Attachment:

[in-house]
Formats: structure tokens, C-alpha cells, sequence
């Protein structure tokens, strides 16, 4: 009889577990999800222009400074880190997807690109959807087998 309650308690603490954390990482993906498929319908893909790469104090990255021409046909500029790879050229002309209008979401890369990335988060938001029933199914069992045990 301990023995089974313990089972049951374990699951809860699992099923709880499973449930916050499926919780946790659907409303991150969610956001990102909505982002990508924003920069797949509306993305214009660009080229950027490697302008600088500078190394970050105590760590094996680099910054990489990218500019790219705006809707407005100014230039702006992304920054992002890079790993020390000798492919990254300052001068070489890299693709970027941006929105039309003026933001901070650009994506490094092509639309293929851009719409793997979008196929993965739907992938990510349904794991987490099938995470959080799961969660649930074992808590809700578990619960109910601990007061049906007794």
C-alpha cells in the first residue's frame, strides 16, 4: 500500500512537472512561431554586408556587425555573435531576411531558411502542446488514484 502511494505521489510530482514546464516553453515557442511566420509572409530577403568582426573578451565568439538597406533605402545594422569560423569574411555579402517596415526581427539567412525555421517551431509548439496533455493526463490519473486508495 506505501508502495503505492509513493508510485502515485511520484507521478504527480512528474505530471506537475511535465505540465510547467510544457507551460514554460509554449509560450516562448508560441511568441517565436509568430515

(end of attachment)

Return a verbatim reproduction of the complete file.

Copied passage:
[in-house]
Formats: structure tokens, C-alpha cells, sequence
């Protein structure tokens, strides 16, 4: 009889577990999800222009400074880190997807690109959807087998 309650308690603490954390990482993906498929319908893909790469104090990255021409046909500029790879050229002309209008979401890369990335988060938001029933199914069992045990 301990023995089974313990089972049951374990699951809860699992099923709880499973449930916050499926919780946790659907409303991150969610956001990102909505982002990508924003920069797949509306993305214009660009080229950027490697302008600088500078190394970050105590760590094996680099910054990489990218500019790219705006809707407005100014230039702006992304920054992002890079790993020390000798492919990254300052001068070489890299693709970027941006929105039309003026933001901070650009994506490094092509639309293929851009719409793997979008196929993965739907992938990510349904794991987490099938995470959080799961969660649930074992808590809700578990619960109910601990007061049906007794």
C-alpha cells in the first residue's frame, strides 16, 4: 500500500512537472512561431554586408556587425555573435531576411531558411502542446488514484 502511494505521489510530482514546464516553453515557442511566420509572409530577403568582426573578451565568439538597406533605402545594422569560423569574411555579402517596415526581427539567412525555421517551431509548439496533455493526463490519473486508495 506505501508502495503505492509513493508510485502515485511520484507521478504527480512528474505530471506537475511535465505540465510547467510544457507551460514554460509554449509560450516562448508560441511568441517565436509568430515